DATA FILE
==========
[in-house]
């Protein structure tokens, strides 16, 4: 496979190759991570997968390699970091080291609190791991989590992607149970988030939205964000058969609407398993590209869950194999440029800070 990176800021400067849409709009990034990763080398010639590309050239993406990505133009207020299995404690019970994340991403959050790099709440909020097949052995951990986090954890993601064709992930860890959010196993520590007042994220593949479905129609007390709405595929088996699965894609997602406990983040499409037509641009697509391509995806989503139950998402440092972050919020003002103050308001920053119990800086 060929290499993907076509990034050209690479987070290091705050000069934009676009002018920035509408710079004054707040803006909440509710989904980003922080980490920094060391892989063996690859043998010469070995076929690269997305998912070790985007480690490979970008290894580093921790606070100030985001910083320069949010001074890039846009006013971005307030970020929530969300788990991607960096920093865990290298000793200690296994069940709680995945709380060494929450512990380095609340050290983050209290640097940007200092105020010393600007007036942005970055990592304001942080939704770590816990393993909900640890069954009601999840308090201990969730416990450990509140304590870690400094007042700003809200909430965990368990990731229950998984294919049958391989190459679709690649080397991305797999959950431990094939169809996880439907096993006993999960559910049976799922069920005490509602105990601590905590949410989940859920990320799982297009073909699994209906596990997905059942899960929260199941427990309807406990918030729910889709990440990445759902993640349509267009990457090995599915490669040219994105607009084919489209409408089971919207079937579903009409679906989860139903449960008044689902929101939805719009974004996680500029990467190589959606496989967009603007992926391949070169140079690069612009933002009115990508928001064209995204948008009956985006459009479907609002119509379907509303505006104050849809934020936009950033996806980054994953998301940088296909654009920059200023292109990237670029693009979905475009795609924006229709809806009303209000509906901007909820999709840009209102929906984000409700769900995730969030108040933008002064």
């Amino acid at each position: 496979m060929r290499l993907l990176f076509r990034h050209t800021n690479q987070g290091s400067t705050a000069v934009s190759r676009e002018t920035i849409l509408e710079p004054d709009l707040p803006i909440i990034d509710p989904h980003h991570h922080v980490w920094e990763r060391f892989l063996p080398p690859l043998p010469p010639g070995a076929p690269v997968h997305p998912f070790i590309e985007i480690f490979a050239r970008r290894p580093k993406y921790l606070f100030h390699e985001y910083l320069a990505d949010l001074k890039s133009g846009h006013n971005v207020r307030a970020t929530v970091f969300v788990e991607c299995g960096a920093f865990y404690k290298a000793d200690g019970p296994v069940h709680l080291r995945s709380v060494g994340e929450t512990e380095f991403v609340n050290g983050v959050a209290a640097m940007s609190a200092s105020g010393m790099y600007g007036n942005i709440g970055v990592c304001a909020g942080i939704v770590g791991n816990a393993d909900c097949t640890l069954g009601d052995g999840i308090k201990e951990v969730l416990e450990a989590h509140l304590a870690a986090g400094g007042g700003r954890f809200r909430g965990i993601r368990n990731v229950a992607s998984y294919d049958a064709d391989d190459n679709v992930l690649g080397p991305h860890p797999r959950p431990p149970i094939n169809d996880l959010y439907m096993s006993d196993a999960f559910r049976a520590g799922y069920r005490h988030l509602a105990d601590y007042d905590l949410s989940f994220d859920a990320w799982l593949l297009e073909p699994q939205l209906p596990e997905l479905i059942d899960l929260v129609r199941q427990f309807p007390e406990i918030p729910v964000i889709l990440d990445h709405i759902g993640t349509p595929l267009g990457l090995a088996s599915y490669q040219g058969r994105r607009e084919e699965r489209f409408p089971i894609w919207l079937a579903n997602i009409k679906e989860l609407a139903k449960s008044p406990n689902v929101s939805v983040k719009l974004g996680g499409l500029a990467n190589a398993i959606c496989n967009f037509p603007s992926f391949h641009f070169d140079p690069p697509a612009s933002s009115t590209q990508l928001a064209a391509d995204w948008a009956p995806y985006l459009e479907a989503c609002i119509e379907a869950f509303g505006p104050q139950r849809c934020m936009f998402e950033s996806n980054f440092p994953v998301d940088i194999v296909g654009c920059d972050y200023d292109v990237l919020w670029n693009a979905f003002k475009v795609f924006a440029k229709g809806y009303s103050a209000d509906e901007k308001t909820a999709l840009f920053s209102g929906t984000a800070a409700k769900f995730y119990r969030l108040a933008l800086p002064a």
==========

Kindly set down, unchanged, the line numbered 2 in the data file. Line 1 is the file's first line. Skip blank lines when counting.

């Protein structure tokens, strides 16, 4: 496979190759991570997968390699970091080291609190791991989590992607149970988030939205964000058969609407398993590209869950194999440029800070 990176800021400067849409709009990034990763080398010639590309050239993406990505133009207020299995404690019970994340991403959050790099709440909020097949052995951990986090954890993601064709992930860890959010196993520590007042994220593949479905129609007390709405595929088996699965894609997602406990983040499409037509641009697509391509995806989503139950998402440092972050919020003002103050308001920053119990800086 060929290499993907076509990034050209690479987070290091705050000069934009676009002018920035509408710079004054707040803006909440509710989904980003922080980490920094060391892989063996690859043998010469070995076929690269997305998912070790985007480690490979970008290894580093921790606070100030985001910083320069949010001074890039846009006013971005307030970020929530969300788990991607960096920093865990290298000793200690296994069940709680995945709380060494929450512990380095609340050290983050209290640097940007200092105020010393600007007036942005970055990592304001942080939704770590816990393993909900640890069954009601999840308090201990969730416990450990509140304590870690400094007042700003809200909430965990368990990731229950998984294919049958391989190459679709690649080397991305797999959950431990094939169809996880439907096993006993999960559910049976799922069920005490509602105990601590905590949410989940859920990320799982297009073909699994209906596990997905059942899960929260199941427990309807406990918030729910889709990440990445759902993640349509267009990457090995599915490669040219994105607009084919489209409408089971919207079937579903009409679906989860139903449960008044689902929101939805719009974004996680500029990467190589959606496989967009603007992926391949070169140079690069612009933002009115990508928001064209995204948008009956985006459009479907609002119509379907509303505006104050849809934020936009950033996806980054994953998301940088296909654009920059200023292109990237670029693009979905475009795609924006229709809806009303209000509906901007909820999709840009209102929906984000409700769900995730969030108040933008002064």